When zinc anodes on a saltwater boat enter a freshwater environment the electrical driving force drops. The anode will develop a hard, calcareous, coating shown in the picture below. In this case the anode was on the boat in salt water for 5 months and then in fresh water for 6 weeks. This coating insulates the zinc and upon return to the salt water the anode will provide much lower protection. Aluminum anodes on the other hand can make the transition from the salt water regime to fresh water and back again without acquiring this coating and so will continue to provide galvanic protection. Consequently, in the past decade we have begun to see a shift in anode material selection to aluminum anodes for boat which transition from salt to fresh. Now, many boats which are both stored and used only in salt water are using aluminum anodes as well. As a galvanic anode the aluminum anodes provide a very slight favorable shift in galvanic protection compared to zinc, for boats in salt water. The anodes work better, last longer than zinc anodes and they cost less than zinc anodes. ABYC the US boat building standards organization now recognizes both aluminum and zinc as being appropriate for use in the galvanic protection of boats in salt water.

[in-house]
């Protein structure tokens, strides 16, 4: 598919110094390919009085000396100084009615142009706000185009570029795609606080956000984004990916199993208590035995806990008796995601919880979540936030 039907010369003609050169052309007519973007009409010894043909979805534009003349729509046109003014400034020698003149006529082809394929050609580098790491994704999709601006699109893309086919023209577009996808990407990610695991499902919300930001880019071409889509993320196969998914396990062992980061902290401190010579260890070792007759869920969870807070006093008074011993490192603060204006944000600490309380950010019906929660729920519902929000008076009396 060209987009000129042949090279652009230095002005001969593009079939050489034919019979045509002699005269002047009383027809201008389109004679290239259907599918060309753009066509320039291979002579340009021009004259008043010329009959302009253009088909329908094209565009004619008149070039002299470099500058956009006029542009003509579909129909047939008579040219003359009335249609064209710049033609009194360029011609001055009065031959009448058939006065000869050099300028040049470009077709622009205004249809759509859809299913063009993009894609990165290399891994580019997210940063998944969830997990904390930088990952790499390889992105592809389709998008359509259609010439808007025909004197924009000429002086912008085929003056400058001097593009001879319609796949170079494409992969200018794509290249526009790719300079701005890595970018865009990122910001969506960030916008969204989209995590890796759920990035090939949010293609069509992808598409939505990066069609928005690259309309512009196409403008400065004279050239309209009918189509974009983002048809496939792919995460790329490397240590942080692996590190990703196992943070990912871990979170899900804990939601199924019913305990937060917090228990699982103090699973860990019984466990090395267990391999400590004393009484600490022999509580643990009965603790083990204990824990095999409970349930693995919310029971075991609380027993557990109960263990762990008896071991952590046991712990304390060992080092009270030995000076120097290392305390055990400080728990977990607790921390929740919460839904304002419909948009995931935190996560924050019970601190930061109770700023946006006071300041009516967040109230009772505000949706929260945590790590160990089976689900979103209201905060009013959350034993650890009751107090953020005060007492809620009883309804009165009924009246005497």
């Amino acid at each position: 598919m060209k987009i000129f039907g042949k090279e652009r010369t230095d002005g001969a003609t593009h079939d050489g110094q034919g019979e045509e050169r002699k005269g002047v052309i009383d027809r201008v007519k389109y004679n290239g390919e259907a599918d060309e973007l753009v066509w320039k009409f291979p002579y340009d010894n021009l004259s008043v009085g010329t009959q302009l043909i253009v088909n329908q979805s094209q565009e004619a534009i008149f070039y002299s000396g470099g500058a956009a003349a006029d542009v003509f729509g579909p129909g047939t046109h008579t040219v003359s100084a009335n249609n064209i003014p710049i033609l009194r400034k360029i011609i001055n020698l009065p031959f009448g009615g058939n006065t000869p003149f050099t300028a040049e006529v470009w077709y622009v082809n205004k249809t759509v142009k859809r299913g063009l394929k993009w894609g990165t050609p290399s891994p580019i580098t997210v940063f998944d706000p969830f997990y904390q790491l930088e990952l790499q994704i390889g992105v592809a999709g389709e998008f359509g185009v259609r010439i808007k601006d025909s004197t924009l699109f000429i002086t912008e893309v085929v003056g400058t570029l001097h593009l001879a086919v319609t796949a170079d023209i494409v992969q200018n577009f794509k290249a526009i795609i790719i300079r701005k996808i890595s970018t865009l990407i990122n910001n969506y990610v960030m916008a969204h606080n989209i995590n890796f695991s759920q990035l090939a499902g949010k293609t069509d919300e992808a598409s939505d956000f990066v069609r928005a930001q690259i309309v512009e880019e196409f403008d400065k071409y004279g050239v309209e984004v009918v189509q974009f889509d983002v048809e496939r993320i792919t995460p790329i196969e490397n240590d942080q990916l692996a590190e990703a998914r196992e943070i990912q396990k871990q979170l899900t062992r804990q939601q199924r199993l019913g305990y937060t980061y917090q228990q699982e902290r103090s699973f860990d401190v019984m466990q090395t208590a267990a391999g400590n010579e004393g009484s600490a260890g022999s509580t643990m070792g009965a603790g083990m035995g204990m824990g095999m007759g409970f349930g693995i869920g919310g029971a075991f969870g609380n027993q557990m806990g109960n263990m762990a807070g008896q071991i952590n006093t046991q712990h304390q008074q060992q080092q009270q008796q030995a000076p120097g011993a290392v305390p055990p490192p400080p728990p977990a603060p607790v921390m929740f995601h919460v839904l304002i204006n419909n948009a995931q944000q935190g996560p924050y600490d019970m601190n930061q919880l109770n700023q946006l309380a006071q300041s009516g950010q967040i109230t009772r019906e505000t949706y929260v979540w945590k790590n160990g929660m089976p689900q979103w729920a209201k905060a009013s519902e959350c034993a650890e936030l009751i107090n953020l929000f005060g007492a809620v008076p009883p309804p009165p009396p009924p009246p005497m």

- If you decide to switch to aluminum anodes on your galvanic protection, you must change all the anodes, you cannot mix zinc and aluminum anodes, or the aluminum will be protecting the zinc anodes from corrosion. (this means changing all shaft anodes, rudder anodes, trim tabs, hull anodes and thrusters.)
- The salt water in the engine cooling system is electrically a different electrolyte. Experience shows that while zinc engine anodes also build the calcareous coating the speed of the water flow knocks it off and exposes fresh zinc metal. If you use aluminum alloys for the running gear, you do not need to switch to aluminum anodes in the engine cooling system.
Do not try to save money by getting two seasons out of your anodes. If the boat has been hauled for storage, remove the old anodes. After removing the old anodes (3. picture below) you can see just how dirty and corroded the contact surface is. With the very low voltages (milli-volts) in galvanic protection, you must have an excellent electrical connection. Sandpaper, wire brush or otherwise scrape and clean the base metal till it is shiny. (4 picture below). For added electrical continuity. I use a tiny dab of Koper-Shield, a highly loaded copper grease, which improves the electrical connection. Some use a dielectric grease, but a dielectric grease is an insulating grease not a conductive paste.